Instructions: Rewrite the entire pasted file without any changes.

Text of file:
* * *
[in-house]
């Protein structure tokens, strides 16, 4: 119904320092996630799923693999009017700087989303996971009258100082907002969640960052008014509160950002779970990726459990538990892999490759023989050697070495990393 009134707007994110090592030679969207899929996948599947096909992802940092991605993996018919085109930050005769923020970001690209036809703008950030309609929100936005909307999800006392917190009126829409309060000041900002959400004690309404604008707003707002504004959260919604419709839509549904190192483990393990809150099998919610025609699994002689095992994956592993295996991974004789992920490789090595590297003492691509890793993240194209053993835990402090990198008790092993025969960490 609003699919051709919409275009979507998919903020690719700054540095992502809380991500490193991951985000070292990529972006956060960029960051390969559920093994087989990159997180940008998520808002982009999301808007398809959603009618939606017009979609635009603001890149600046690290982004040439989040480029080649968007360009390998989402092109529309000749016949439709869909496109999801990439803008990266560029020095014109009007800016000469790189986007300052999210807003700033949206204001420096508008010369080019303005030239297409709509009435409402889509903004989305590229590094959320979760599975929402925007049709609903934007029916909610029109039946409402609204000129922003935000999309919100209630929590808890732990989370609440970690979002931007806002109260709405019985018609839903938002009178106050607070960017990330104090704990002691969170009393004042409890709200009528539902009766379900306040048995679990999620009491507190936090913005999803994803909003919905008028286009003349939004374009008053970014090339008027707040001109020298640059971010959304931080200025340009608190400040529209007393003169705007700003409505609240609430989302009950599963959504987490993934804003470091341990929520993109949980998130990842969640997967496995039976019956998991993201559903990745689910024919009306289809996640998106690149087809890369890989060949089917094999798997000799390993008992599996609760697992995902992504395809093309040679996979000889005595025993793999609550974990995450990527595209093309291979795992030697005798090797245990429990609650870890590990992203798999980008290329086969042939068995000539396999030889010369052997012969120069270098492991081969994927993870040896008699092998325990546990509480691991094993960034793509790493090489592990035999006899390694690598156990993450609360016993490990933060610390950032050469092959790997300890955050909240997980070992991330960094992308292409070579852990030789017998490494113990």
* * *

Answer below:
[in-house]
């Protein structure tokens, strides 16, 4: 119904320092996630799923693999009017700087989303996971009258100082907002969640960052008014509160950002779970990726459990538990892999490759023989050697070495990393 009134707007994110090592030679969207899929996948599947096909992802940092991605993996018919085109930050005769923020970001690209036809703008950030309609929100936005909307999800006392917190009126829409309060000041900002959400004690309404604008707003707002504004959260919604419709839509549904190192483990393990809150099998919610025609699994002689095992994956592993295996991974004789992920490789090595590297003492691509890793993240194209053993835990402090990198008790092993025969960490 609003699919051709919409275009979507998919903020690719700054540095992502809380991500490193991951985000070292990529972006956060960029960051390969559920093994087989990159997180940008998520808002982009999301808007398809959603009618939606017009979609635009603001890149600046690290982004040439989040480029080649968007360009390998989402092109529309000749016949439709869909496109999801990439803008990266560029020095014109009007800016000469790189986007300052999210807003700033949206204001420096508008010369080019303005030239297409709509009435409402889509903004989305590229590094959320979760599975929402925007049709609903934007029916909610029109039946409402609204000129922003935000999309919100209630929590808890732990989370609440970690979002931007806002109260709405019985018609839903938002009178106050607070960017990330104090704990002691969170009393004042409890709200009528539902009766379900306040048995679990999620009491507190936090913005999803994803909003919905008028286009003349939004374009008053970014090339008027707040001109020298640059971010959304931080200025340009608190400040529209007393003169705007700003409505609240609430989302009950599963959504987490993934804003470091341990929520993109949980998130990842969640997967496995039976019956998991993201559903990745689910024919009306289809996640998106690149087809890369890989060949089917094999798997000799390993008992599996609760697992995902992504395809093309040679996979000889005595025993793999609550974990995450990527595209093309291979795992030697005798090797245990429990609650870890590990992203798999980008290329086969042939068995000539396999030889010369052997012969120069270098492991081969994927993870040896008699092998325990546990509480691991094993960034793509790493090489592990035999006899390694690598156990993450609360016993490990933060610390950032050469092959790997300890955050909240997980070992991330960094992308292409070579852990030789017998490494113990």